Alert! NASA expects aircraft-sized asteroid to make close Earth approach | Tech News

Alert! NASA expects aircraft-sized asteroid to make close Earth approach

NASA has revealed information about an asteroid which is expected to come very close to Earth soon. Know details such as its speed, distance and more.

| Updated on: Mar 02 2023, 10:08 IST
Impending danger! NASA reveals 5 asteroids heading for Earth
1/6 Asteroid 2023 DK – NASA has red-flagged an asteroid named Asteroid 2023 DK due to its extremely close approach to the planet. The 29 feet wide asteroid will make its closest approach to Earth tomorrow, February 25, at a distance of 2.5 million kilometers and is already on its way travelling at a speed of nearly 14540 kilometers per hour. (Pixabay)
2/6 Asteroid 2023 CG1 - An asteroid called Asteroid 2023 CG1 is currently heading towards Earth and is anticipated to pass closely by the planet tomorrow, February 25. NASA has approximated the asteroid to be 99 feet wide. The asteroid is already hurtling towards Earth at a rapid speed of 23331 kilometers per hour. The asteroid's closest approach to Earth will occur at a distance of 5.8 million kilometers.  (Pixabay)
3/6 Asteroid 2023 DA – NASA has alerted that a 57 feet wide asteroid will make its approach to Earth on February 26, at a distance of just 1 million kilometers. The asteroid, known as Asteroid 2023 DA, is already rushing towards Earth, travelling at a speed of 21146 kilometers per hour.  (Wikimedia Commons)
4/6 Asteroid 2023 CX2 – Another asteroid named Asteroid 2023 CX2 is heading for Earth and will make a close approach on February 27. This asteroid, with a width of 35 feet, is heading for Earth at a blistering speed of 8247 kilometers per hour. It will miss Earth at an extremely close distance of 2.9 million kilometers.  (Pixabay)
5/6 Asteroid 2023 CC2 – The fifth asteroid, with a size ranging between 75 feet and 170 feet, is named Asteroid 2023 CC2 and will be making its closest Earth approach on February 27. It will come as close as 6.2 million kilometers, according to NASA. The asteroid is moving at a breakneck speed of 18232 kilometers per hour.  (Pixabay)
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6/6 How are Asteroids named? According to ESA, the process of assigning a provisional designation to an asteroid begins when a single observer detects it on two consecutive nights and then sends their findings to the Minor Planet Centre of the International Astronomical Union (IAU). The IAU assigns a provisional designation, which typically consists of a serial number like "1992 KD". The provisional designation includes the year of the asteroid's discovery, followed by two letters that indicate the order of its discovery during that year. (NASA/JPL)
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Asteroid 2023 DX belongs to the Apollo group of asteroids. (Pixabay)

Asteroids can provide valuable resources such as water, metals, and other minerals to humanity in the future. Scientists also study asteroids to learn more about the early solar system and the conditions that existed when the planets were forming. Asteroids vary in the composition of their core materials. Some asteroids are made up of clay and silicate, while others are made up of silicate materials and nickel-iron, according to NASA.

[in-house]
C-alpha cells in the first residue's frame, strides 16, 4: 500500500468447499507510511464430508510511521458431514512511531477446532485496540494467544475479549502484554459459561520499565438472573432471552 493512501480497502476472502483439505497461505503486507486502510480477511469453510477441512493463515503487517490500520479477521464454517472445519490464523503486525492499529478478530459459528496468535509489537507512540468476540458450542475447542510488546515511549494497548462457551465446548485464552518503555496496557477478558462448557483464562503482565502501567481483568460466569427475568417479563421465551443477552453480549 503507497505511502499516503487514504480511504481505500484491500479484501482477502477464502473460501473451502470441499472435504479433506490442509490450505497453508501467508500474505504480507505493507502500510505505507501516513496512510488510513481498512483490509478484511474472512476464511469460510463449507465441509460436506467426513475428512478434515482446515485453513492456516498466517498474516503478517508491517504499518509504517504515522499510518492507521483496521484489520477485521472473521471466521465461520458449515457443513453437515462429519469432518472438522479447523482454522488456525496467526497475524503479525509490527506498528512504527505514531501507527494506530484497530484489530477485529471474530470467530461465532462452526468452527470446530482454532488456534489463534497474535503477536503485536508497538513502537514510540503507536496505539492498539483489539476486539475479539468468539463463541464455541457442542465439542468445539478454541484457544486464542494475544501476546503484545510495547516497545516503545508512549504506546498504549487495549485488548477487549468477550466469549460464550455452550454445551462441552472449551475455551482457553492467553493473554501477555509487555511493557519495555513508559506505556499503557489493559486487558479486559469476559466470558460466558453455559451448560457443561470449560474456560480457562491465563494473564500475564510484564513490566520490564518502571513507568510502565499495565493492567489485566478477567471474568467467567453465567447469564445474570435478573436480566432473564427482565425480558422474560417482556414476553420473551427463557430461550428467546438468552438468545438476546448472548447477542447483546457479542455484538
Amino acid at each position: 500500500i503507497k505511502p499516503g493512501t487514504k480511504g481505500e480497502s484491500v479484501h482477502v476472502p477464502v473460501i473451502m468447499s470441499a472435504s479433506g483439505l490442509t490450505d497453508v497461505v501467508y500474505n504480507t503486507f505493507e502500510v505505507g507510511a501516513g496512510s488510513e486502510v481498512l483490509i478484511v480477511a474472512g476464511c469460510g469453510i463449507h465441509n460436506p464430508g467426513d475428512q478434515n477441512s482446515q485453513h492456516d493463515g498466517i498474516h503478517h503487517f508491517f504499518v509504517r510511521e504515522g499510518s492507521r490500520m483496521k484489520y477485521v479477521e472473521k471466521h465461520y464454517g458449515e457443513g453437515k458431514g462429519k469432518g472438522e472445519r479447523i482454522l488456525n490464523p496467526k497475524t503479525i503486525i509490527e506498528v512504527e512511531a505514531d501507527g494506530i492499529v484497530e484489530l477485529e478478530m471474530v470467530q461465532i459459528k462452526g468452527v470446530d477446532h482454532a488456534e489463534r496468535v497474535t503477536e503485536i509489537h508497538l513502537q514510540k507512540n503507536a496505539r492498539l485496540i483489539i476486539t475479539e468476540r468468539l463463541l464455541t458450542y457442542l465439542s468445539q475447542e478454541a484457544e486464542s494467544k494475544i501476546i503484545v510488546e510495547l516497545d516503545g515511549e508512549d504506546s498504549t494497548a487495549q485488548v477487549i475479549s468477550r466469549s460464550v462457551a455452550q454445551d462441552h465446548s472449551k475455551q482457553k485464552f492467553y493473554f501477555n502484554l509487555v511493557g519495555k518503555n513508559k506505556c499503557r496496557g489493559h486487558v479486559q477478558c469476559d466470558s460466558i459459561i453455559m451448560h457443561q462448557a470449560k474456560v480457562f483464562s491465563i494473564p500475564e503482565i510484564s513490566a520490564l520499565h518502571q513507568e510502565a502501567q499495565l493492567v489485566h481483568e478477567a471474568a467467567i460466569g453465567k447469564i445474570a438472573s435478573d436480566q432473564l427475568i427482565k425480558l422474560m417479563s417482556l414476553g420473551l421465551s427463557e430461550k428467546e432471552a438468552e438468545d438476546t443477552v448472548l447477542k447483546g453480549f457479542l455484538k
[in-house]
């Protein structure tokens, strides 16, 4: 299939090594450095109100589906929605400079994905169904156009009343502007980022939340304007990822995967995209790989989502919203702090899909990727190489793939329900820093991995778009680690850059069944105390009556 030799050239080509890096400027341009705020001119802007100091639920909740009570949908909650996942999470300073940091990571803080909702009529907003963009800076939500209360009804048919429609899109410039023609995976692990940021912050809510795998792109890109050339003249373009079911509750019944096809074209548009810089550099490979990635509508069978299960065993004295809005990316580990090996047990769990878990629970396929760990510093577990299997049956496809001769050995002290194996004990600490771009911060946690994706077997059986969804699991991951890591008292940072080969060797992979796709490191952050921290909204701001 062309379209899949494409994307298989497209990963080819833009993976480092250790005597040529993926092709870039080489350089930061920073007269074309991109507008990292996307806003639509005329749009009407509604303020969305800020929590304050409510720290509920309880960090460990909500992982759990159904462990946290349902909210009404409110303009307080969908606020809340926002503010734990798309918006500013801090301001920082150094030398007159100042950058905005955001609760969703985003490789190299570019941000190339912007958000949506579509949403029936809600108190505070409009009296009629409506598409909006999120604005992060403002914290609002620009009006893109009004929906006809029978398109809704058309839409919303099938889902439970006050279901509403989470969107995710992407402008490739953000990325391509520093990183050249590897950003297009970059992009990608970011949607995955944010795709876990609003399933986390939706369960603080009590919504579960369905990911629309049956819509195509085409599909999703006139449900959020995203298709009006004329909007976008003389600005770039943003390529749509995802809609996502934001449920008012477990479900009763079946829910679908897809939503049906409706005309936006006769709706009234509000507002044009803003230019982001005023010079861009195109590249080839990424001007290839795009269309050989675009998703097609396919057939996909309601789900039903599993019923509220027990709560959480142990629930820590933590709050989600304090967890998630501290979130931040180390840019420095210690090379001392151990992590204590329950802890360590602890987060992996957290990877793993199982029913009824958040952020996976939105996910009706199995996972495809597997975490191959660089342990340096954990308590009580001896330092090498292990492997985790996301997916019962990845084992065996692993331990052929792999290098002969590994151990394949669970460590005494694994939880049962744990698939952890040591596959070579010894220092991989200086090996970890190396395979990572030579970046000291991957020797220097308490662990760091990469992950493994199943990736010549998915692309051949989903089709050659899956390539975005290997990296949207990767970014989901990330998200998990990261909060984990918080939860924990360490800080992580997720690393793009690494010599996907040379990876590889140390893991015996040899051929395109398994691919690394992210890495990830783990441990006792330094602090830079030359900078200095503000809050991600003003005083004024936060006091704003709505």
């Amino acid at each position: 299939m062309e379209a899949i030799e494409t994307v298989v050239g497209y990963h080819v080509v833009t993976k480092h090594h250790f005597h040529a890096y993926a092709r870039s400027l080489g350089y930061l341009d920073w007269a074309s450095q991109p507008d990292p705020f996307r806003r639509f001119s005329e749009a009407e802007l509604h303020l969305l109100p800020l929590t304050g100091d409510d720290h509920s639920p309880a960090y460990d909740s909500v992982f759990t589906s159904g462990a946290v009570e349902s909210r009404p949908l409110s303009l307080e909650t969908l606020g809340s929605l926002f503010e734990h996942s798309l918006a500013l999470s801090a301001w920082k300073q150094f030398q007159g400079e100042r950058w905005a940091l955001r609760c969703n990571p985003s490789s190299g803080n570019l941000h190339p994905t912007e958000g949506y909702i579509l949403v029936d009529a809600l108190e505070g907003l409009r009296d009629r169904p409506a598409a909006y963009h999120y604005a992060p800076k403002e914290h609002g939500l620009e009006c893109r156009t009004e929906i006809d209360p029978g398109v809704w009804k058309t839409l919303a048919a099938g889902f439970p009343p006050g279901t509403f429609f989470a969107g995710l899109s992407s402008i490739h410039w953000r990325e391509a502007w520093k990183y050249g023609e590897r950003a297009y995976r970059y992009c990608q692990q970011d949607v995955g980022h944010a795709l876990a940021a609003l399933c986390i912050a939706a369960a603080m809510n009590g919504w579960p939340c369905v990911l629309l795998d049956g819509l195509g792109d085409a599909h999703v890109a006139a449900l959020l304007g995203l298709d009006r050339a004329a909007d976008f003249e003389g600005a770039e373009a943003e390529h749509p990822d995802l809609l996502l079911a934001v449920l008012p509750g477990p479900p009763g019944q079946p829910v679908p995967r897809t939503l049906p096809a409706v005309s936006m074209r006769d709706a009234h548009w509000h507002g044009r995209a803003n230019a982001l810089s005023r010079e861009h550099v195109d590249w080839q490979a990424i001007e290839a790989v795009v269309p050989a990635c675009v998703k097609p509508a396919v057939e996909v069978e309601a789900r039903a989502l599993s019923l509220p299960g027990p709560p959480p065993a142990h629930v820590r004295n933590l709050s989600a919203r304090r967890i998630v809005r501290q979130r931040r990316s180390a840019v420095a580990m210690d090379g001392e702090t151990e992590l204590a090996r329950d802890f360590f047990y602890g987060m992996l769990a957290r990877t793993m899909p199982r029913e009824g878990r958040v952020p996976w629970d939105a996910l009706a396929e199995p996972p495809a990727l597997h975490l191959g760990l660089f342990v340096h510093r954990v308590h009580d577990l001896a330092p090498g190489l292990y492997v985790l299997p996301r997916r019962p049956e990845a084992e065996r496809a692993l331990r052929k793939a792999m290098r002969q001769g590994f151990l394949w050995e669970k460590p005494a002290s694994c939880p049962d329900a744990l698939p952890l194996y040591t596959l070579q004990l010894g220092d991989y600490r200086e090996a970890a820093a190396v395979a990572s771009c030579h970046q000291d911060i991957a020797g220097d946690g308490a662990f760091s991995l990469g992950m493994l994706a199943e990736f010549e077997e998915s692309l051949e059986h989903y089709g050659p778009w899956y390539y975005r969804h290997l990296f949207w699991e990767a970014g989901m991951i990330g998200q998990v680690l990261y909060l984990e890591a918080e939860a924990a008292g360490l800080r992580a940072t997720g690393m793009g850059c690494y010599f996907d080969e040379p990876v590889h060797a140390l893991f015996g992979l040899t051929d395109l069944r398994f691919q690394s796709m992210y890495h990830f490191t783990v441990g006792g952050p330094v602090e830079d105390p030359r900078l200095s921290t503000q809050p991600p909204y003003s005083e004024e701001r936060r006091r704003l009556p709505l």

Asteroids often make close flybys to Earth, generally missing the planet by a safe enough distance although many are dubbed as being potentially hazardous. NASA has now warned that another one is on its way, and it will buzz the planet soon.

Asteroid 2023 DX details

The Asteroid 2023 DX will make its closest approach to Earth tomorrow, March 3, at a distance of 1.9 million kilometers. The asteroid, which is nearly the size of an aircraft with a width of 74 feet, is speeding towards Earth at 46984 kilometers per hour. This space rock belongs to the Apollo group of asteroids, as per NASA.

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NASA tracks asteroids using a combination of ground-based and space-based telescopes. The NASA-funded Asteroid Terrestrial-impact Last Alert System (ATLAS) scans the night sky for moving objects and reports any potential asteroid detections, while some space-based observatories use infrared sensors to detect asteroids and their characteristics.

Although this asteroid is not expected to collide with Earth, a slight deviation in its trajectory due to the Earth's gravitational pull can send the asteroid hurtling towards Earth for an impact.

How is an Asteroid's orbit Calculated?

An asteroid's orbit is computed by finding the elliptical path about the sun that best fits the available observations of the object using various space and ground-based telescopes such as NASA's NEOWISE telescope and its brand-new Sentry II algorithm. That is, the object's computed path about the sun is adjusted until the predictions of where the asteroid should have appeared in the sky at several observed times match the positions where the object was observed to be at those same time.

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First Published Date: 02 Mar, 10:01 IST